• If rain or water gets spilled on your boots or bags, use a dry cotton cloth to absorb as much of the water as soon as possible and let dry naturally.
  • Quickly wipe down with slightly water dampened cloth (not wet) to clean any fresh spills or dirt.
  • Use a dry cloth to absorb the moisture from cleaning by patting them down to dry them.
  •  Always use a cleaner conditioner specifically designed for Snakeskin & Reptile leather.
  • Always test spot any cleaner moisturizer product in a nonvisible spot to ensure no staining or discoloring happens.
  • Always lightly wipe or brush in the direction of the scales.
  • Brushing against the scales will damage the skin and shorten its life span.
  • Exposure to sun and age contribute to yellowing of snakeskin, this is unavoidable, making each piece unique.

Ostrich:

  • Quickly wipe down with slightly water dampened cloth (not wet) to clean any fresh spills or dirt.
  • Then use a dry cloth to absorb the moisture from cleaning.
  • If rain or water gets spilled on your boots or bags, use a dry cotton cloth to absorb as much of the water as soon as possible and let dry naturally.
  •  Always use a cleaner conditioner specifically designed for Ostrich leather.
  • Ostrich is very sensitive to oils especially from your skin and may cause discoloration over time.
  • If oil is spilled, we recommend using talc powder to be applied to the spot for at least 15 minutes to absorb the oil, then brush or wipe off with a soft brush or dry cloth.

Cleaning mold or mildew on your leather boots or bags

Mildew on leather bag
  • Brush off the leather with a soft brush, do this outside to keep from speading the mold spores in the house.
  • Wipe down the boots or bag with a damp sponge and saddle soap.
  • Clean inside and out of your boots and bags.
  • Wipe down again with a clean damp soft cloth.
  • Let the leather dry in a cool shaded well ventalated area for a few minutes.
  • Condition the leather with a leather therapy and conditioner that inhibits mold and mildew.
  • Clean all the brushes and clothes to remove the mold spores before using again.

Keeping leather boots and bags moisturized & conditioned

Leathers lose natural moisture and essential oils with the passing of time, frequent handling, and normal wear, causing it to dry out. If your leather dries out this will shorten its life span as it begins to crack, break, flake, wrinkle, and fade. Once leather skin cracks it will no longer maintain its natural water resistant properties and will also lose its strength. Replacing these oils and restoring the moisture will keep your leather soft, supple, and looking its very best.

When your new boots or bag arrives at your door, it is recommended to moisturize the leather before wearing it or filling it with your valuables, even though it may have been moisturized prior to shipping.

  • Thoroughly moisturize your leather with natural waxes and oils, the best choice is neatsfoot oil and lanolin as they have been used for years.
  • Follow the manufacturers instructions as each piece of leather and type may require different conditioners.
  • Regularly moisturize leather 2 to 4 times a year, depending on type of usage.
  • Always use a moisturizing conditioner specifically designed for the type of leather you’re caring for.
  • Follow the care instructions that came with your leather boots or bag.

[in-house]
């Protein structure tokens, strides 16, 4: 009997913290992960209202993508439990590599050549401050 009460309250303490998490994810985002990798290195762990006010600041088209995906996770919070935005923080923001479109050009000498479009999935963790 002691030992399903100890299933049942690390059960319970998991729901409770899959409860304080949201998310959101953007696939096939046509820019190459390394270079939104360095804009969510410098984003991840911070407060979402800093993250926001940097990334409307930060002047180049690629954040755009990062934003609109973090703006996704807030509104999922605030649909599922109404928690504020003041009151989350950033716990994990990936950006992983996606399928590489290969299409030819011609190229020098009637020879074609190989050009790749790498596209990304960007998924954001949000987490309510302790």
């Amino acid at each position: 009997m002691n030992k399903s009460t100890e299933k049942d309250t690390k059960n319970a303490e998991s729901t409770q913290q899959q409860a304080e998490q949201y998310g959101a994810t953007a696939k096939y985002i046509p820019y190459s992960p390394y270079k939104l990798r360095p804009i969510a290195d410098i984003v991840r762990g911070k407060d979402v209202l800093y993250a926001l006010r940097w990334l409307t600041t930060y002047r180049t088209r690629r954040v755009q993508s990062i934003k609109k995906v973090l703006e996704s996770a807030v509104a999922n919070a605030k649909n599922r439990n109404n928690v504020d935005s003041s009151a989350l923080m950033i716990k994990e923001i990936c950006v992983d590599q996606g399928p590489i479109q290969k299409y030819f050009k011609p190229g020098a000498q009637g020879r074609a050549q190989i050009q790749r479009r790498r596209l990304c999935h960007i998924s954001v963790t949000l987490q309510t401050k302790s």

• Always spot-test any moisturizer product in a non-visible area to ensure there is no staining or discoloration.

Nubuck and Suede

  • They do not generally need to be moisturized, they take care of themselves.
  • To protect and greatly reduce the risk of liquid stains to your new suede boots or bags, is to waterproof them with a spray that will build up a resistance within suede & nubuck.
  • Follow the instructions recommended by the manufactorer and insure the product is for suede and  nubuk leathers.

Snakeskin, Alligator, Lizard:

  • Exotic leathers such as snakeskin, gator, lizard, and crocadile require a reptile conditioner.
  • Apply moisturizer often as reptile skins dry out faster than any other leathers.
  • Caution: Do not wear your reptile skin boots out in the rain or snow.

Drying leather boots and bags if they get saturated with water

Proper moisturizing and conditioning can help repel external moisture. If you’ve moisturized your boots and bags from the start using a quality conditioner, this will help act as a barrier against moderate amounts of water.

Getting your leather wet with water actually dries it out by depleting it of its natural oils. Getting your vegetable tanned leather boots or bags wet is much worse, which discolors and wrinkles the beautiful leathers when drenched. If the worst happens and your boots or bag gets soaking wet.

  • Pat and dab up the water with a clean dry white cotton or flannel cloth
  • Dry your leather boots or bags slowly at room temperature on an absorbent surface
  • While drying, keep in a shaded room out of direct sun light and away from excess heat
  • Change the positions of the boots and bags frequently to make sure the air gets all surfaces evenly
  • Do not wipe the leather as you can rub the water deeper into the leather
  • Do not try to force-dry leather skins with a hairdryer or radiant heat, including direct Sunlight

To prevent further damage, ensure your boots and bags keep their natural shape while drying by placing waded up newspapers or cotton towels inside. If your boots dry while crushed, distorted or wrinkled they will stay that way making them uncomfortable to wear and even unsightly to look at. If your bag dries while crushed or distorted it will be next to impossible for the bag to recover its original shape so prevention is key to keeping your genuine leather in top condition.

Storage to Keep Leather Boots and Bags Healthy

To prevent mold and mildew in humid climates; store in an area that is air conditioned, dehumidified or has a fan on to keep air dry and moving.

Store your boots and bags in a cotton bag, the one that they where shipped with to keep dust off of them.

Do not store in direct sunlight, exposure to sun will discolor and dry out your leather.